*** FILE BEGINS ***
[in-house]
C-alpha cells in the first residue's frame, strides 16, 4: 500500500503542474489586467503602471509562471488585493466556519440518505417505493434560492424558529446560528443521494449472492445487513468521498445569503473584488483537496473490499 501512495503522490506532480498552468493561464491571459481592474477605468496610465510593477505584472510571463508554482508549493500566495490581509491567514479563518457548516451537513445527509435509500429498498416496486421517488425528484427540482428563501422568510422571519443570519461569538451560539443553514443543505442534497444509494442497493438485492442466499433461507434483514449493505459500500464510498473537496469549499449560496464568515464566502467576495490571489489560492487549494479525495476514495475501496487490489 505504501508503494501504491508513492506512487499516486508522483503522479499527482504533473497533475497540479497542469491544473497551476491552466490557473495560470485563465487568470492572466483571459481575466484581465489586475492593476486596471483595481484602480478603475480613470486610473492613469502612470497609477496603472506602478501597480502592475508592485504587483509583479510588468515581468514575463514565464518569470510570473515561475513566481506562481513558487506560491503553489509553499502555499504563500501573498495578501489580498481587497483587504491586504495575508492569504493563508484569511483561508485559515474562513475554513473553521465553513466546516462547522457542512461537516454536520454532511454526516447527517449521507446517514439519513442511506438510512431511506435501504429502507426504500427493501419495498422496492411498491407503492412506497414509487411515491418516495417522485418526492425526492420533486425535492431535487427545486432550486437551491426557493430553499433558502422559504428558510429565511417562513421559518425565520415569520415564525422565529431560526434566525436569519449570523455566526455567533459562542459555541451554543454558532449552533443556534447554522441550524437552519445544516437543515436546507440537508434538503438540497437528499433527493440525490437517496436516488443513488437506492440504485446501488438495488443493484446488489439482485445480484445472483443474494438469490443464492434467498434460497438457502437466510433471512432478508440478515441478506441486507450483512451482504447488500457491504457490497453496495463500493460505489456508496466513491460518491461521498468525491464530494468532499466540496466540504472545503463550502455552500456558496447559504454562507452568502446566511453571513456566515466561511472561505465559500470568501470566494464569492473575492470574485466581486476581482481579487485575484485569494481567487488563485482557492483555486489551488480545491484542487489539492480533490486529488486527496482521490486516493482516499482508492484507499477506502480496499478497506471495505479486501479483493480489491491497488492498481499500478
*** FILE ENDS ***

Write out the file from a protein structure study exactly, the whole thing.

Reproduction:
[in-house]
C-alpha cells in the first residue's frame, strides 16, 4: 500500500503542474489586467503602471509562471488585493466556519440518505417505493434560492424558529446560528443521494449472492445487513468521498445569503473584488483537496473490499 501512495503522490506532480498552468493561464491571459481592474477605468496610465510593477505584472510571463508554482508549493500566495490581509491567514479563518457548516451537513445527509435509500429498498416496486421517488425528484427540482428563501422568510422571519443570519461569538451560539443553514443543505442534497444509494442497493438485492442466499433461507434483514449493505459500500464510498473537496469549499449560496464568515464566502467576495490571489489560492487549494479525495476514495475501496487490489 505504501508503494501504491508513492506512487499516486508522483503522479499527482504533473497533475497540479497542469491544473497551476491552466490557473495560470485563465487568470492572466483571459481575466484581465489586475492593476486596471483595481484602480478603475480613470486610473492613469502612470497609477496603472506602478501597480502592475508592485504587483509583479510588468515581468514575463514565464518569470510570473515561475513566481506562481513558487506560491503553489509553499502555499504563500501573498495578501489580498481587497483587504491586504495575508492569504493563508484569511483561508485559515474562513475554513473553521465553513466546516462547522457542512461537516454536520454532511454526516447527517449521507446517514439519513442511506438510512431511506435501504429502507426504500427493501419495498422496492411498491407503492412506497414509487411515491418516495417522485418526492425526492420533486425535492431535487427545486432550486437551491426557493430553499433558502422559504428558510429565511417562513421559518425565520415569520415564525422565529431560526434566525436569519449570523455566526455567533459562542459555541451554543454558532449552533443556534447554522441550524437552519445544516437543515436546507440537508434538503438540497437528499433527493440525490437517496436516488443513488437506492440504485446501488438495488443493484446488489439482485445480484445472483443474494438469490443464492434467498434460497438457502437466510433471512432478508440478515441478506441486507450483512451482504447488500457491504457490497453496495463500493460505489456508496466513491460518491461521498468525491464530494468532499466540496466540504472545503463550502455552500456558496447559504454562507452568502446566511453571513456566515466561511472561505465559500470568501470566494464569492473575492470574485466581486476581482481579487485575484485569494481567487488563485482557492483555486489551488480545491484542487489539492480533490486529488486527496482521490486516493482516499482508492484507499477506502480496499478497506471495505479486501479483493480489491491497488492498481499500478